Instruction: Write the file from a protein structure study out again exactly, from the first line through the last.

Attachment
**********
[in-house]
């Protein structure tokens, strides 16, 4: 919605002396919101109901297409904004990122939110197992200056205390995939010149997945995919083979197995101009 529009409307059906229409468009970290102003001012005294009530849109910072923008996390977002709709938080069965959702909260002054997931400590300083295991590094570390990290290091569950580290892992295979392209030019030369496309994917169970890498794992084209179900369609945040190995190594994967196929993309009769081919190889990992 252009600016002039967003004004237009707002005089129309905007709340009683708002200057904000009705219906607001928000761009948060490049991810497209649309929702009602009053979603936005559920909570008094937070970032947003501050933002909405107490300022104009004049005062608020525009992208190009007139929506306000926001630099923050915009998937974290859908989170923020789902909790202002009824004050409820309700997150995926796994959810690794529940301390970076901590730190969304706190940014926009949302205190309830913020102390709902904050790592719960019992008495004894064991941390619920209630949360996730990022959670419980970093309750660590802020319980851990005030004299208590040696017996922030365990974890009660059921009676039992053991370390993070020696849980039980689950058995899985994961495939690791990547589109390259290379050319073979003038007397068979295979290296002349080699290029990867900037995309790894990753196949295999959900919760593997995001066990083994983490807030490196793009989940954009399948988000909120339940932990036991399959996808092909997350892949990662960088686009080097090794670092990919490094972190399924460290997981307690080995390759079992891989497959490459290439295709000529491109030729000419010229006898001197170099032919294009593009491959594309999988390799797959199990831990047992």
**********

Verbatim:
[in-house]
């Protein structure tokens, strides 16, 4: 919605002396919101109901297409904004990122939110197992200056205390995939010149997945995919083979197995101009 529009409307059906229409468009970290102003001012005294009530849109910072923008996390977002709709938080069965959702909260002054997931400590300083295991590094570390990290290091569950580290892992295979392209030019030369496309994917169970890498794992084209179900369609945040190995190594994967196929993309009769081919190889990992 252009600016002039967003004004237009707002005089129309905007709340009683708002200057904000009705219906607001928000761009948060490049991810497209649309929702009602009053979603936005559920909570008094937070970032947003501050933002909405107490300022104009004049005062608020525009992208190009007139929506306000926001630099923050915009998937974290859908989170923020789902909790202002009824004050409820309700997150995926796994959810690794529940301390970076901590730190969304706190940014926009949302205190309830913020102390709902904050790592719960019992008495004894064991941390619920209630949360996730990022959670419980970093309750660590802020319980851990005030004299208590040696017996922030365990974890009660059921009676039992053991370390993070020696849980039980689950058995899985994961495939690791990547589109390259290379050319073979003038007397068979295979290296002349080699290029990867900037995309790894990753196949295999959900919760593997995001066990083994983490807030490196793009989940954009399948988000909120339940932990036991399959996808092909997350892949990662960088686009080097090794670092990919490094972190399924460290997981307690080995390759079992891989497959490459290439295709000529491109030729000419010229006898001197170099032919294009593009491959594309999988390799797959199990831990047992």